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Higher Landing is leading the evolution of the outplacement and transition industry by offering our transformation clients a leading edge program with a multi-faceted team of professionals who will provide complete career transformation. 

We take the traditional transition process to a new level with a proprietary approach that aims to connect head with heart, and identify strengths, values, passions, and purpose.

How to Market Yourself Like a Sports Agent


How to Market Yourself Like a Sports Agent

Jackie Rafter

Seven key elements to help professionals stand out from the crowd

Let’s face it. Marketing yourself is an essential part of the job search process. 

But if you want to do it right, it takes training, practice, strategy and research.  Admittedly, it’s a bit of art.  You also need to work from a good ‘stat sheet’ (similar to what an athlete uses).  Then you need to develop a great script that will knock someone’s socks off in 15 seconds - or less.

When we market a client to prospective employers, we call it “skill marketing” which is sort of what a sports agent does, but for professionals.  It provides our clients with exposure and access to the decision makers who can offer a job interview, or better, a great job.

What does a good “sports agent” do?

Great “skill marketers’ are almost as hard to find as great sports agents. Here’s what the best do, in sports and in business:

  1. They get you ready for market before you go to market.
  2. They help you build a new stat sheet.
  3. They help identify opportunities.
  4. They help you get in front of key decision makers.
  5. They build high-level networks – they know who is buying, what they’re buying and how to match talent with buyers.

Do you want to become a professional “skill marketer”?

Unless you’re a natural born sales person, you may need to jump way out of your comfort zone.

When I went to Fort Lauderdale for this training, I had no idea what I was in for. Myself and 35 other “high performers” from around North America were asked to bring 5 of our top candidates as well as 15 companies or decision makers we thought they would be a good fit for.

After some tough training, we were each seconded to a room with a phone and were not allowed to leave until we got a qualified meeting for one of our candidates. We were timed. Talk about PRESSURE!  I figured this was simply the “American Way” – go bold, or go home.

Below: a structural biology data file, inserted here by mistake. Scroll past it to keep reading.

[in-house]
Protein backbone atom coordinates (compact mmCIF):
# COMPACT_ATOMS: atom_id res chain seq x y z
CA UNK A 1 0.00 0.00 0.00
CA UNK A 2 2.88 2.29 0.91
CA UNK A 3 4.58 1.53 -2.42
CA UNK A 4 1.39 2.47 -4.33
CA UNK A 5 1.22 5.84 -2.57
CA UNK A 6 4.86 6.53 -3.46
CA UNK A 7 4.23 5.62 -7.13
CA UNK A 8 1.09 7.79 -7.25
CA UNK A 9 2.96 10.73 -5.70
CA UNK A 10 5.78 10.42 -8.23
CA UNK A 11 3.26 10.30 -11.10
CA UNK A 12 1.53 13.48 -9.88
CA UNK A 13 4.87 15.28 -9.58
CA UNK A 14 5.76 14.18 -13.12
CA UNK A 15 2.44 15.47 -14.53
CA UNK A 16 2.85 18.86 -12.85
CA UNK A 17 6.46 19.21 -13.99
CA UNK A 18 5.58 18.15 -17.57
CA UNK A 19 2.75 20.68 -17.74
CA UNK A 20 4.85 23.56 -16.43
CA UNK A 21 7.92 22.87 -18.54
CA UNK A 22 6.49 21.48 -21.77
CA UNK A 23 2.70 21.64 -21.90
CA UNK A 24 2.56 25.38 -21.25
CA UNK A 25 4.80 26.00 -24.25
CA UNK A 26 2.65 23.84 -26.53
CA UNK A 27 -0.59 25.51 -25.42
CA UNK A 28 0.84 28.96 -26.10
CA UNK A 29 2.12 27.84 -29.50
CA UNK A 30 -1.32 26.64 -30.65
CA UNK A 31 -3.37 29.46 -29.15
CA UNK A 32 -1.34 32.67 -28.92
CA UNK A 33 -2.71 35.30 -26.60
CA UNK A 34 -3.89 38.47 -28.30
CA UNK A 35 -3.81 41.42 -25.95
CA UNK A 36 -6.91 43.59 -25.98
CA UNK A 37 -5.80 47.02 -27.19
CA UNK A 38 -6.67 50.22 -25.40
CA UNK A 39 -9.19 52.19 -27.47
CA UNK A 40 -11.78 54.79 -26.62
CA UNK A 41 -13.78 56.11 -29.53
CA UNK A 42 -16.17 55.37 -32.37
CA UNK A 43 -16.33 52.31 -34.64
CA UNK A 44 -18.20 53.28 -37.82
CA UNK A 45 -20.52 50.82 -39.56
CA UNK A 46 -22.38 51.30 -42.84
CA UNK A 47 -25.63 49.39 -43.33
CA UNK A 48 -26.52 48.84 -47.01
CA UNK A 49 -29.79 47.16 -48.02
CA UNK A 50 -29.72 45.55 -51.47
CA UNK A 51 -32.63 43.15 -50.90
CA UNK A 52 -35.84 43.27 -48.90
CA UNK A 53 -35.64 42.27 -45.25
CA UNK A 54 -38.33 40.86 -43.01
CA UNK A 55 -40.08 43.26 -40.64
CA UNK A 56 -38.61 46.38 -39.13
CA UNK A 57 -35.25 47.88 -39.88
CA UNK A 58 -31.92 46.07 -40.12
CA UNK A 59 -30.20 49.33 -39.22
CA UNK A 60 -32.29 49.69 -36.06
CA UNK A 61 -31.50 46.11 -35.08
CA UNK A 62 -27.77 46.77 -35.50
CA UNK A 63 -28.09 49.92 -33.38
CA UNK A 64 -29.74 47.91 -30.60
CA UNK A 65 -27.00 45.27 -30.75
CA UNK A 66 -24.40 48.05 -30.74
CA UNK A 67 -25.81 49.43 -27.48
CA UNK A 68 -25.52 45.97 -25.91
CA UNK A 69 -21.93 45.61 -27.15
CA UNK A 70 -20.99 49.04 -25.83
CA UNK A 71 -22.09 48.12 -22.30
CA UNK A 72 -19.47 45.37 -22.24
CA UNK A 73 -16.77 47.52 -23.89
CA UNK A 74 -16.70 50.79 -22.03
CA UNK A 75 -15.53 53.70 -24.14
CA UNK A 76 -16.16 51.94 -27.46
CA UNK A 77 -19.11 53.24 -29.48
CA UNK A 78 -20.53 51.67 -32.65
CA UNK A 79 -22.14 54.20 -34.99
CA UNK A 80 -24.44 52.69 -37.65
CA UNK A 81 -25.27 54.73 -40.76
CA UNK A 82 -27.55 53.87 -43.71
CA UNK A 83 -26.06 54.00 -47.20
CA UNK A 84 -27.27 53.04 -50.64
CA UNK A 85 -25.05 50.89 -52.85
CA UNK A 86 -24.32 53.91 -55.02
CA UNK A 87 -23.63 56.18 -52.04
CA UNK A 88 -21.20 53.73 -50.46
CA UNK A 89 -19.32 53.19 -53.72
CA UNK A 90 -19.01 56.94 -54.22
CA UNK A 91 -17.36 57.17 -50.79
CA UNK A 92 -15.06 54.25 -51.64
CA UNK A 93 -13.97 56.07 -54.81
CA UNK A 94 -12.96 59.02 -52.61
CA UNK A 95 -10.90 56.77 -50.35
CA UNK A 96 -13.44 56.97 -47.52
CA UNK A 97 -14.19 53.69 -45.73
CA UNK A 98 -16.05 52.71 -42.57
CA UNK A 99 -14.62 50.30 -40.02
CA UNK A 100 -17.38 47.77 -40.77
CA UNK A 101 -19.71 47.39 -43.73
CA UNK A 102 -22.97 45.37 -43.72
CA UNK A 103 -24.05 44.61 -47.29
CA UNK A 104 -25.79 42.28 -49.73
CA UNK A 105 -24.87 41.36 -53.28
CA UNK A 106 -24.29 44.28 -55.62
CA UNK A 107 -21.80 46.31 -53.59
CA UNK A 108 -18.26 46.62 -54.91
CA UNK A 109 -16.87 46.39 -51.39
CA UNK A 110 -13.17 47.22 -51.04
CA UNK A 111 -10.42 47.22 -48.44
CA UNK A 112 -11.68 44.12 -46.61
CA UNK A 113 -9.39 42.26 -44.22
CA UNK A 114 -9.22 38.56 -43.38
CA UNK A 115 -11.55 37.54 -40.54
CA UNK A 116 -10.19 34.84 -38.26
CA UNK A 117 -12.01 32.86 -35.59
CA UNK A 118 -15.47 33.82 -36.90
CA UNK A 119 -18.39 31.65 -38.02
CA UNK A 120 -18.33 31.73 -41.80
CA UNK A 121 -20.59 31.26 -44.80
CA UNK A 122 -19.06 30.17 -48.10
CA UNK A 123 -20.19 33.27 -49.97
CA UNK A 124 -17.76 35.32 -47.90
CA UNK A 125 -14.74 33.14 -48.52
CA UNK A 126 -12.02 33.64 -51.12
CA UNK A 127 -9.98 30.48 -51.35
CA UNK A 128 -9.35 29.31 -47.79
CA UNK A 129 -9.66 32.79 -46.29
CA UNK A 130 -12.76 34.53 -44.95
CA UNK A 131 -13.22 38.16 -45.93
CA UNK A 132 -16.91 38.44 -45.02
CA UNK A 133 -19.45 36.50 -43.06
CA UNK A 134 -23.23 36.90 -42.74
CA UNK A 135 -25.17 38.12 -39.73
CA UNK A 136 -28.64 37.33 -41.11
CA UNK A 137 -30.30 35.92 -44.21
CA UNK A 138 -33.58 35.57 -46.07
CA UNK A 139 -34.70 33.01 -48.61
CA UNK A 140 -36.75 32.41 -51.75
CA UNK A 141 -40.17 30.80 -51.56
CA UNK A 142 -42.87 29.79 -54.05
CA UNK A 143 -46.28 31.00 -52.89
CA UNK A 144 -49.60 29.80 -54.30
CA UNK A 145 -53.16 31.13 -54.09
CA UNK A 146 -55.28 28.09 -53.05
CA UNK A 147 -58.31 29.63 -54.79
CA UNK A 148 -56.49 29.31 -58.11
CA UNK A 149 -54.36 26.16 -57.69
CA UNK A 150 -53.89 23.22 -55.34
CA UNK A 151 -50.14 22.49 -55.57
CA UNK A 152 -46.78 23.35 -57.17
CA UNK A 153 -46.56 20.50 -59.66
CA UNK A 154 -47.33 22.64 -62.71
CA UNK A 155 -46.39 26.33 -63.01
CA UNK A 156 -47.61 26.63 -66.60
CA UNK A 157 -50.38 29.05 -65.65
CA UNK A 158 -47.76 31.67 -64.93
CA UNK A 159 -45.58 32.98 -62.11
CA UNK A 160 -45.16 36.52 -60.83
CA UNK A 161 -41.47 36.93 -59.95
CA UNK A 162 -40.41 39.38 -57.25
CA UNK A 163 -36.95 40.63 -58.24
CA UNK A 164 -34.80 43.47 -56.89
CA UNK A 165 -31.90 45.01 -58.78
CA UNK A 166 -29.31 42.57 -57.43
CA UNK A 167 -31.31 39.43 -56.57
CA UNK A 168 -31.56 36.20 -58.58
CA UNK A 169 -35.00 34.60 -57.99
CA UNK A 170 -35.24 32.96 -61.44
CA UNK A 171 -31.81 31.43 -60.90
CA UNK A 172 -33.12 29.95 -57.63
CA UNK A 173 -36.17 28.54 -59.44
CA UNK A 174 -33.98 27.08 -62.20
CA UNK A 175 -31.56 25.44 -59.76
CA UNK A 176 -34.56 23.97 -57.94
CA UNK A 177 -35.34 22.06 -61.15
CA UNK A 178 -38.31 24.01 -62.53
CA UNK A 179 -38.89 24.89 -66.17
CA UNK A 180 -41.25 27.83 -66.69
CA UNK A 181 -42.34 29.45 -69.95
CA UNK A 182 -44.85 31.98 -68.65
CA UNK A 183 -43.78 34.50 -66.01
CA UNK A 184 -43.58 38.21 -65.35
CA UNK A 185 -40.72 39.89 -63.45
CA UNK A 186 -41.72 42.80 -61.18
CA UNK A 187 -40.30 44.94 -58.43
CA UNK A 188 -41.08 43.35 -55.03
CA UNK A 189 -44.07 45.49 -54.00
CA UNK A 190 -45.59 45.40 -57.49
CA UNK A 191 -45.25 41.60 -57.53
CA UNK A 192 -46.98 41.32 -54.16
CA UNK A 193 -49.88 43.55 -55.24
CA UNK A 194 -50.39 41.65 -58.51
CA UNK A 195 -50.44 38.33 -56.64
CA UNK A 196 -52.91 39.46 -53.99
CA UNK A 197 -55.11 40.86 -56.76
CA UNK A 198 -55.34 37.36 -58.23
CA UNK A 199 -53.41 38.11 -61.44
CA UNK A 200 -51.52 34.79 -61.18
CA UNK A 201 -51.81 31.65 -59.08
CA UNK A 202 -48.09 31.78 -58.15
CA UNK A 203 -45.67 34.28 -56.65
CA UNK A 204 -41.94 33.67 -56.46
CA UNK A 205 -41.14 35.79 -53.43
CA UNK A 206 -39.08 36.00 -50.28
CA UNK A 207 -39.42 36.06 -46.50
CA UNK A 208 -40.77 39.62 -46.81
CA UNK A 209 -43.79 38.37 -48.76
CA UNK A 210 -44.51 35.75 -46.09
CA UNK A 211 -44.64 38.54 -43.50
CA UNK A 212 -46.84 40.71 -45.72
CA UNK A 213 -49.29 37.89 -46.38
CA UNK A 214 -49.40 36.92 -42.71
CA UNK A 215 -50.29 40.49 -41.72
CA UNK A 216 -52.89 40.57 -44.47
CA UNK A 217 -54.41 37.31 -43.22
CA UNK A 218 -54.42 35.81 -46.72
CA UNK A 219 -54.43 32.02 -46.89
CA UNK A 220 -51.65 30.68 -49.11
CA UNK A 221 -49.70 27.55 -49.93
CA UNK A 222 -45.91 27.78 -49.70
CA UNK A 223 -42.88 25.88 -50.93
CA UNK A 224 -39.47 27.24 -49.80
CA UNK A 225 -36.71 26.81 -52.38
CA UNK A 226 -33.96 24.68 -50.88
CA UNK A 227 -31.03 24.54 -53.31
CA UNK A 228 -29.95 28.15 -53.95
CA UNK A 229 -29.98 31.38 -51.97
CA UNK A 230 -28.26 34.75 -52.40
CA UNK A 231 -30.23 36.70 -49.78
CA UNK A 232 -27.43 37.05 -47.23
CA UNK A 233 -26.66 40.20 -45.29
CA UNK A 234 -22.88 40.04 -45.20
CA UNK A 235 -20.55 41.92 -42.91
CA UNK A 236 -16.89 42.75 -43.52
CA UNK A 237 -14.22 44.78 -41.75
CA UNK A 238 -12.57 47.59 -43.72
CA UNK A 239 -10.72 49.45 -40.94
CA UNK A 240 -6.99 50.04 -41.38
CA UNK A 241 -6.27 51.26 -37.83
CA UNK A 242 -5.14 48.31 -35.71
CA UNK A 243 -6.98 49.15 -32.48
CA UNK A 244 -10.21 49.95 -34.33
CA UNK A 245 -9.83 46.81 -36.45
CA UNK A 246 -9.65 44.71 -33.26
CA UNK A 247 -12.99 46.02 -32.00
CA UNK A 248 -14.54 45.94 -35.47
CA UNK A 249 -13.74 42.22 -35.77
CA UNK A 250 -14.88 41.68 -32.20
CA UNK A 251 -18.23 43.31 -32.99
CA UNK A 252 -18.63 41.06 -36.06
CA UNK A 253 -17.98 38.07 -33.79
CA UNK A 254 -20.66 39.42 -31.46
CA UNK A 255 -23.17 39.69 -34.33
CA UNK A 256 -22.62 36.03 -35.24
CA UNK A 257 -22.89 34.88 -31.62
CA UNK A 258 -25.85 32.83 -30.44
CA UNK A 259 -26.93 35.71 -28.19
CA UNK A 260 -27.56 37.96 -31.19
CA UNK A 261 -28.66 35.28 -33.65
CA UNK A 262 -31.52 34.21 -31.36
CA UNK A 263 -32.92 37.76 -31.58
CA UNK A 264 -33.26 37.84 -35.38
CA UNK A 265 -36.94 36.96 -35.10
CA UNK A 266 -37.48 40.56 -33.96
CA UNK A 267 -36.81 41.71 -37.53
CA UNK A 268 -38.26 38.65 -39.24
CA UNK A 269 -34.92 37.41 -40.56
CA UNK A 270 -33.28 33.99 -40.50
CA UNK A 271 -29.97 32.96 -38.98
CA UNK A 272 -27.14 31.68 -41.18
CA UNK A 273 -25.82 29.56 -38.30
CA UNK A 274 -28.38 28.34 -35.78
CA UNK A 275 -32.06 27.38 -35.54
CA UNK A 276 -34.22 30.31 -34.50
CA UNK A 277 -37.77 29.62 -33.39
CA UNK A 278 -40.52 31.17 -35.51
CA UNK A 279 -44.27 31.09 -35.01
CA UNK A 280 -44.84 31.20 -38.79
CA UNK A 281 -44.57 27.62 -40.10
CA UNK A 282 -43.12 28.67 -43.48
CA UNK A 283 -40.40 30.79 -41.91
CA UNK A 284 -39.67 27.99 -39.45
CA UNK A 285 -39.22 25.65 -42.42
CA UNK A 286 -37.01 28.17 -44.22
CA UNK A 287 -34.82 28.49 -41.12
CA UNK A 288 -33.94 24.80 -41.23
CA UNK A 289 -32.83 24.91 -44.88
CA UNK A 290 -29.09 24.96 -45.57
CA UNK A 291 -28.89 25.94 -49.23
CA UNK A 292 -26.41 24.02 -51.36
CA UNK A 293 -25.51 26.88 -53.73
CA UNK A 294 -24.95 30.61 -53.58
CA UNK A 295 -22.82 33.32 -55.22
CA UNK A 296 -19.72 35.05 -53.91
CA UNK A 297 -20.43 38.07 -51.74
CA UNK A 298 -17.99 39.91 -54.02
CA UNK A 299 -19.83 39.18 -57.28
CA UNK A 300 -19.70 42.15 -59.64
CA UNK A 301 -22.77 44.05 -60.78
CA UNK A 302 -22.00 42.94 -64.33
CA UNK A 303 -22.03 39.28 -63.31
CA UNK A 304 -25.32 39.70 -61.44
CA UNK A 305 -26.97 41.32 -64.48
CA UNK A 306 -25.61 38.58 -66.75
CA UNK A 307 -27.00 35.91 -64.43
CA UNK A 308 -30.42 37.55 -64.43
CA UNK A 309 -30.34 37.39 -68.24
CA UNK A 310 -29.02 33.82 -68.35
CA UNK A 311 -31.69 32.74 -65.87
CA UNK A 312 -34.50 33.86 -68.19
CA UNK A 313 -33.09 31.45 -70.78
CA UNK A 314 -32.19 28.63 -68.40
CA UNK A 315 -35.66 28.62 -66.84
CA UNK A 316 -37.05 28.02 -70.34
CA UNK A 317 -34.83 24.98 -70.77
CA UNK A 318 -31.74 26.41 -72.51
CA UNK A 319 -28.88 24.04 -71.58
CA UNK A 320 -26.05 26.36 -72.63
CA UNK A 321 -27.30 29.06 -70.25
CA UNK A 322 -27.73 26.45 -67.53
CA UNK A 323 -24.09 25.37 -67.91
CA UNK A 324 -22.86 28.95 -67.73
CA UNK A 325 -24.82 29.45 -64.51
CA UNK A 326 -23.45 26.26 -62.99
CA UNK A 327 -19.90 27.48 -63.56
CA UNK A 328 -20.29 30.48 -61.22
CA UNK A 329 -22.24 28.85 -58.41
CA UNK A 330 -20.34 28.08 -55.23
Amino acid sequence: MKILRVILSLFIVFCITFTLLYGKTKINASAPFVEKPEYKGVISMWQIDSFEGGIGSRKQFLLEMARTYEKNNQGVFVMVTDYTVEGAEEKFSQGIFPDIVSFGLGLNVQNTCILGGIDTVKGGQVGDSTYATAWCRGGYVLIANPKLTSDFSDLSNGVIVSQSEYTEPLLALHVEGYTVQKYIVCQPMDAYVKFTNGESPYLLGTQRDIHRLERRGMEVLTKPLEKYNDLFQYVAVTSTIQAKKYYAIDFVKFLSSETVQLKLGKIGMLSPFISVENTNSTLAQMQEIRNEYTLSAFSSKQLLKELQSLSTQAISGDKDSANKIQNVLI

But it got worse – at least for me, a borderline introvert.  We were asked to make live cold calls to strangers with the objective of getting a meeting with a decision maker. All ears – and eyes – on me, judging every word. I can still feel the agony!

It’s worth it!

Looking back, that was one of the most stressful, yet rewarding, moments of my life. Although I had to make a huge leap out of my comfort zone, in a week I learned how to successfully market someone to a prospective employer.

Over the years, my teams honed this skill, resulting in hundreds of people landing jobs they never otherwise would have.

So, how do YOU market yourself like a sports agent?

  1. You have 15 seconds to get a meeting.  It is an art to get someone interested in you.  These precious seconds often determine whether the relationship you make with a potential employer will be long-term, or one that lasts less than a minute!  You don’t want to blow an opportunity to speak to this person again in future.
  2. If you don’t know your value, how can anyone else? It goes without saying that it’s impossible for someone to be convinced of your value, if you don’t even know it yourself.  You should not try to market yourself (or anyone else, for that matter) until you are convinced of your unique value to the employer. 
  3. What makes you unique? In addition to knowing your value, you must be able to explain WHY – with examples that demonstrate your “WOW! Factors”.  What separates you from the other 100 candidates who’ve applied to the company? If you can deliver one really powerful story demonstrating your value, you’ve already set yourself apart from the pack. 
  4. What’s in it for them? If you can’t articulate how a potential employer’s life will be different with you in it, you’re probably not ready to apply.
  5. Do your due diligence.   Do your homework before calling a prospective employer.  This may include researching issues they might have, speaking to current or former employees, reviewing the website - and especially LinkedIn profiles.
  6. Don’t apologize for who you are.  If it seems that the employer isn’t interested, do not beg for a meeting.  Instead, ask them to keep you in mind for any opportunities that may require your skill set – within or outside the company – or ask them who they know who might help you.
  7. Practice, rehearse and don’t give up.  Ever. Done right, you will walk through doors you never imagined possible.

This is a huge and critical subject condensed to a few points.  For more information, feel free to reach out to me at Higher Landing.  Follow us, check us out on twitter and/or send us an email!